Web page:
Each of these broader organisms is a form of life and has a particular specialness that is inherent to it. Each had a seed. Each, one might say, inherited a plan, much like the genetics written in your DNA. But the seed that grows a grassland, doesn’t look like a cashew nut. And the egg that grows an elephant species didn’t take just a 22 months to develop into an elephant. These ‘broader’ seeds took millions of years to develop interdependent the genera and biomes we see today.

What’s also interesting is that in the first few million years of growing into an elephant, the elephant didn’t look anything like an elephant. In fact, it probably looked more like rock hyrax. But, make no mistake, it became an elephant. It also became other things too: manatees, dugongs, mammoths and mastodons to name a few. But the ‘seed’ that grew the elephant species could not have grown a cheetah, a whale or a star. It simply couldn’t have. It couldn’t have no more than your mother’s egg could have produced a hummingbird instead of you.

One common misconception in evolution is the focusing on one-half of the process of evolution and missing entirely the other half of the process. The common notion is that the branches become more diverse as time progresses, call it an upside-down pyramid, or the phylogenic tree.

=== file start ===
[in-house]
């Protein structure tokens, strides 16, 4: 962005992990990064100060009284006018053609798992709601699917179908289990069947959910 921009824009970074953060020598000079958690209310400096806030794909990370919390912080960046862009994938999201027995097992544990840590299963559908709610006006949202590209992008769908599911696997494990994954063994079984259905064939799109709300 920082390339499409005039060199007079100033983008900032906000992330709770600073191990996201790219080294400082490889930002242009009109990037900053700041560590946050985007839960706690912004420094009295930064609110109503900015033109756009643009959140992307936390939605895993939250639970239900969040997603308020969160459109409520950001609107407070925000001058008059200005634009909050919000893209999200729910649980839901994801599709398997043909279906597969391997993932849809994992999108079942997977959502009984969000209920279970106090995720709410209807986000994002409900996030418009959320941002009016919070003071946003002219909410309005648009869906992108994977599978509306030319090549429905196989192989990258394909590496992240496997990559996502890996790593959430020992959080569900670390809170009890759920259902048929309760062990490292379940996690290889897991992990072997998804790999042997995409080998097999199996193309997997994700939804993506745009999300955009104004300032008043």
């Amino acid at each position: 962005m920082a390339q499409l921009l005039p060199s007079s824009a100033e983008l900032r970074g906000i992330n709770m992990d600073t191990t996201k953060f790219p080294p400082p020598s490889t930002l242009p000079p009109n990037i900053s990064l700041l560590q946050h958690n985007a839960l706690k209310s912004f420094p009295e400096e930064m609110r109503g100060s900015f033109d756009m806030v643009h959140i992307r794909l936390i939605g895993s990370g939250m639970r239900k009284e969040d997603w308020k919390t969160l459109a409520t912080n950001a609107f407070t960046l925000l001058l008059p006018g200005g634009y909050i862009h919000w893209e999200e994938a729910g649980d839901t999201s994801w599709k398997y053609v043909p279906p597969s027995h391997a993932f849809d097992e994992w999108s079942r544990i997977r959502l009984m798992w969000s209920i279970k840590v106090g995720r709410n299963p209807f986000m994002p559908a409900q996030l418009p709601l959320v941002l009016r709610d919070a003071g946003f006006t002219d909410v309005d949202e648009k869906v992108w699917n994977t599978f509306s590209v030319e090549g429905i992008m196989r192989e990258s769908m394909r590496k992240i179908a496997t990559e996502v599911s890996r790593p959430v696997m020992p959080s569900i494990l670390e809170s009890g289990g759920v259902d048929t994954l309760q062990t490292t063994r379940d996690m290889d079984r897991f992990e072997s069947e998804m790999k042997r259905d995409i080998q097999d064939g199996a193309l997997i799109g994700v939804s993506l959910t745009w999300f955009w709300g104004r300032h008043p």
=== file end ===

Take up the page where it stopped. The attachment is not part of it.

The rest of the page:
But the opposite is also true. There’s a right-side-up pyramid that deserves equal attention if we’re really and truly to understand how evolution works. This pyramid has to do with the evolution of broader ecosystems. It’s also known as succession.


Let’s take the example of a grassland. Over the years the correct climate and soils would drive the characteristics of the local ecology to take on the appearance of a grassland. This is the case for all biomes. It is also the case for you.